Has Your Emotional Brain Hijacked your Leadership?

Great ministry leaders keep their emotions in check. Unfortunately, when we don’t keep them in check, our emotional brain can hijack clear thinking and good leadership. Yet, when we understand how our brain and emotions work, such insight can help us manage them in God honoring ways. Below I give a quick summary about the part of our brain that affects emotions.

Many parts of the brain influence our emotions, but the part I call the Panic Alarm (the limbic system, especially the amygdala) contributes the most. The word limbic means ‘edge’ and it got its name because it lies on the edge between the outer part of the brain and other important internal structures. Its primary structures include the amygdala, the hippocampus, and the hypothalamus. The Panic Alarm strongly influences our emotional system, sometimes called the X-system.

The amygdalae (I use the singular form amygdala) are two almond shaped structures that play a critical role in our emotions for several reasons. It’s constantly on the lookout for problems and receives sensory input from many other parts of the brain. It stores and catalogs emotional memories. And both the hippocampus and the amygdala are involved in memory, the former primarily for facts and the latter for emotions.

For example, your hippocampus helps you remember the names of your elder or deacon board members. The amygdala tells you which ones you like. Because the amygdala is so highly connected to other parts of the brain, when it gets overly activated (the Panic Alarm goes off) it can diminish clear thinking and diminish thoughtful leadership.

An external real or perceived threat (an angry board member), a memory (when we were called to appear before an emergency board meeting), imagining ourselves in a threatening situation, or ever anticipating a threat can incite our Panic Alarm. The flight-flight-freeze-appease response originates from here. It’s also vital in helping us form healthy emotional attachments, especially at an early age.

Another component of the limbic system, the hypothalamus, acts as a controller to the master hormone gland, the pituitary gland. When we’re under stress it releases the stress hormone cortisol into our blood stream and neurotransmitters into our brain. Our body reacts very quickly to the neurotransmitter release but slower to the hormonal release. And chronic stress can damage our body and even kill brain cells (neurons) in the hippocampus. However, since the hippocampus is one of the few structures that can grow neurons, called neurogenesis, when stress decreases and cortisol levels out, the brain can regrow neurons here.

Another significant part of the brain, the insula, also influences emotions, and informs the amygdala. It maps our body’s internal feelings by receiving continuous input from over 100 million neurons (Armour, 2004) that line our hollow organs like our heart and intestines. It takes this information and represents how we feel in relation to our outside environment. Intuition is affected by this so called ‘second brain’ (Hadhazy, 2010). It can give us a ‘gut’ feel, butterflies in our stomach, or a ‘heartfelt sense’ we sometimes feel about something or someone. It’s also finely tuned to feel disgust and to sense unfairness.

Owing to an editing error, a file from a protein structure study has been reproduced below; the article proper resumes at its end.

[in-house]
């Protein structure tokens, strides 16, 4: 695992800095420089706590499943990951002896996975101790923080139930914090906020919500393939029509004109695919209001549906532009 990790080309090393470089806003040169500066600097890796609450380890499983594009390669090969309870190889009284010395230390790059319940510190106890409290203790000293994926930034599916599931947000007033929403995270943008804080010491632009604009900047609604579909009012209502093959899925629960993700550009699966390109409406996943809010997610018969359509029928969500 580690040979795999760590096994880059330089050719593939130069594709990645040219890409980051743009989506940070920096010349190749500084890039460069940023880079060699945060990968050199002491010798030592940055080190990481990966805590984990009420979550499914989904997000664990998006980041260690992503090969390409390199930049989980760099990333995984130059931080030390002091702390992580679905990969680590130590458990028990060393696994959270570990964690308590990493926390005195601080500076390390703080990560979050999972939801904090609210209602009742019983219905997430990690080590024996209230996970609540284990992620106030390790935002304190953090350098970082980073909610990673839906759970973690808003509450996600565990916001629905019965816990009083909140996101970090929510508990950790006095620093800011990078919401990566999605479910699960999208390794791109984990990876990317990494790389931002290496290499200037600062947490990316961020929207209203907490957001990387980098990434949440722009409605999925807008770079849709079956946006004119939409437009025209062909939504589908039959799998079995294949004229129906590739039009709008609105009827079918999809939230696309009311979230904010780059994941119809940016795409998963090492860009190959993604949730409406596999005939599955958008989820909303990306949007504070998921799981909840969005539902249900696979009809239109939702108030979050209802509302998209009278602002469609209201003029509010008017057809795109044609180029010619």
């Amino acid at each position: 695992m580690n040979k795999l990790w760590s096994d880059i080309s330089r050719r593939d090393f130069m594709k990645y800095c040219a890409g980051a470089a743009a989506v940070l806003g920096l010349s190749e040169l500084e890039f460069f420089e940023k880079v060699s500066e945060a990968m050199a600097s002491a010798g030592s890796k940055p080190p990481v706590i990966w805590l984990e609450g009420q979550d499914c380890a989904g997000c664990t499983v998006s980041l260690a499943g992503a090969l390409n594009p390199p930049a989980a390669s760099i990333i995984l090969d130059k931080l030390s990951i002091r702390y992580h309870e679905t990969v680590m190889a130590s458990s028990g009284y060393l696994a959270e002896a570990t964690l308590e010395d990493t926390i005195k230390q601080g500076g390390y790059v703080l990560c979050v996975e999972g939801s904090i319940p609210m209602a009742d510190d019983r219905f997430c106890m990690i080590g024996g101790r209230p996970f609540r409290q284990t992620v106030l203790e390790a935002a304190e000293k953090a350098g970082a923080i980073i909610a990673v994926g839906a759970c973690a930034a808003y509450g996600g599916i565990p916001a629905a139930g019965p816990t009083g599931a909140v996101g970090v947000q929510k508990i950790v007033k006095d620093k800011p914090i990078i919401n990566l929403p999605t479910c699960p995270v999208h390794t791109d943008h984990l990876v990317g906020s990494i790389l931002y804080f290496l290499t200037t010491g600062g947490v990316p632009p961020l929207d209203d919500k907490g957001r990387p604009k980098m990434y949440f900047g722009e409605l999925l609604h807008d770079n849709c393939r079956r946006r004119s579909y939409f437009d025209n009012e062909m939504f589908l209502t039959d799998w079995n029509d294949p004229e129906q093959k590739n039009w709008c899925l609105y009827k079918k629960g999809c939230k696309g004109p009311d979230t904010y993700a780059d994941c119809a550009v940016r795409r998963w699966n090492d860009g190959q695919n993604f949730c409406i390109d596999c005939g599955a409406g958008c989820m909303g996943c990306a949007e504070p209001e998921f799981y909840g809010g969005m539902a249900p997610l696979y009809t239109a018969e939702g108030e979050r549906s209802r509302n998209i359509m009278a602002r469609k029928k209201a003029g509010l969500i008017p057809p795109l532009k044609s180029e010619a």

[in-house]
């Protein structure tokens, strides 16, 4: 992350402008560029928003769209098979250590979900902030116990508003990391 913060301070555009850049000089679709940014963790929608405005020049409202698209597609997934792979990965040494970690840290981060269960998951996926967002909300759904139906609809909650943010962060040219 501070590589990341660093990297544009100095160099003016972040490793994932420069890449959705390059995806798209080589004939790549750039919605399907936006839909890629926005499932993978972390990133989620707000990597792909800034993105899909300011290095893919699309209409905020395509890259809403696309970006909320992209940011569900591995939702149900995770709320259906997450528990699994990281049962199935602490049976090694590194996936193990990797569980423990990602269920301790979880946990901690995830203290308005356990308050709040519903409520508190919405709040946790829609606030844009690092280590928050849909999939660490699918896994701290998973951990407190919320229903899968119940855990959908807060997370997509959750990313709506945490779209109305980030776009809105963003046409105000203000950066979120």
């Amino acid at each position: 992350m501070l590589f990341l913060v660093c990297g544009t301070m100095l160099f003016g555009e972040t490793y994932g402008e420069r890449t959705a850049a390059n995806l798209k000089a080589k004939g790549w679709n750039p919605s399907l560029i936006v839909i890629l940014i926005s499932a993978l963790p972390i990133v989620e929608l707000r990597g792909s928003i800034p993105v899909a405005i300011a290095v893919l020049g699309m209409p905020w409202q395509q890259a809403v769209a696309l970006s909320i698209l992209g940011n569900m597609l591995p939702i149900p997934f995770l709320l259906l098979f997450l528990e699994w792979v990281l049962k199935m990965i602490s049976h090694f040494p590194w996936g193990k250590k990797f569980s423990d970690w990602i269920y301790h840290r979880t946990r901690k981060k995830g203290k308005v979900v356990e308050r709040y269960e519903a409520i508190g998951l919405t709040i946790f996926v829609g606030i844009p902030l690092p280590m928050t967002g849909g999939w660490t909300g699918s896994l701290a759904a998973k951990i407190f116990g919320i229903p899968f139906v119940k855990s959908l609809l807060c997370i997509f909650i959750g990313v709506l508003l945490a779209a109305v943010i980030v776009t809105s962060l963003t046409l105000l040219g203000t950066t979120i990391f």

I believe God used my insula to help me make a difficult decision years ago. I had been leading a poorly performing staff member that I had hoped I could reform to fit our culture. I kept telling myself that I could change him. But nothing seemed to work. I thought I needed to release him but I just couldn’t seem to pull the trigger. However, one morning I woke up in the middle of the night and knew in my gut I had to release him. I believe the Holy Spirit used my insula to help me make that decision.

Although the Bible never uses the word brain, it often uses the word for bowels to refer to the deep interior of our heart, soul, and mind. Although the Biblical writers didn’t explicitly understand the inner workings of the brain, God gave them keen insight into how our bodies and brains actually worked in real life.

Has your emotional brain every hijacked your leadership? What has helped you keep your emotions in check?


“I just learned how my emotional brain can sometimes hijack my leadership.” (tweet this quote by clicking here).


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References:

Armour, J.A. (2004) Cardiac neuronal hierarchy in health and disease. American Journal of Physiology – Regulatory, Integrative and Comparative Physiology, 287 (2), pp.R262-R271.

Hadhazy, A. (2010) Think Twice: How the Gut’s ‘Second Brain’ Influences Mood and Well-Being: Scientific American [Internet]. Available from: <http://www.scientificamerican.com/article.cfm?id=gut-second-brain> [Accessed 28 February 2013].

3 Ways to Defeat Leadership Discouragement

Discouragement comes with the territory for ministry leaders. Unmet goals, putting out fires, staff issues, displeasing people, and general tiredness all contribute to discouragement. When it weighs us down, how can we dig out? The life of the prophet Elijah gives us hope.

I Kings 18-19 tells the story of his amazing confrontation with the prophets of Baal. The people of Israel had gathered on Mount Carmel along with 450 prophets of Asherah. They set up a sacrifice and the 450 pagan prophets summoned their gods to provide rain. Nothing happened. Then Elijah summoned the one, true God who showed His power by not only consuming the sacrifice but also ending the drought.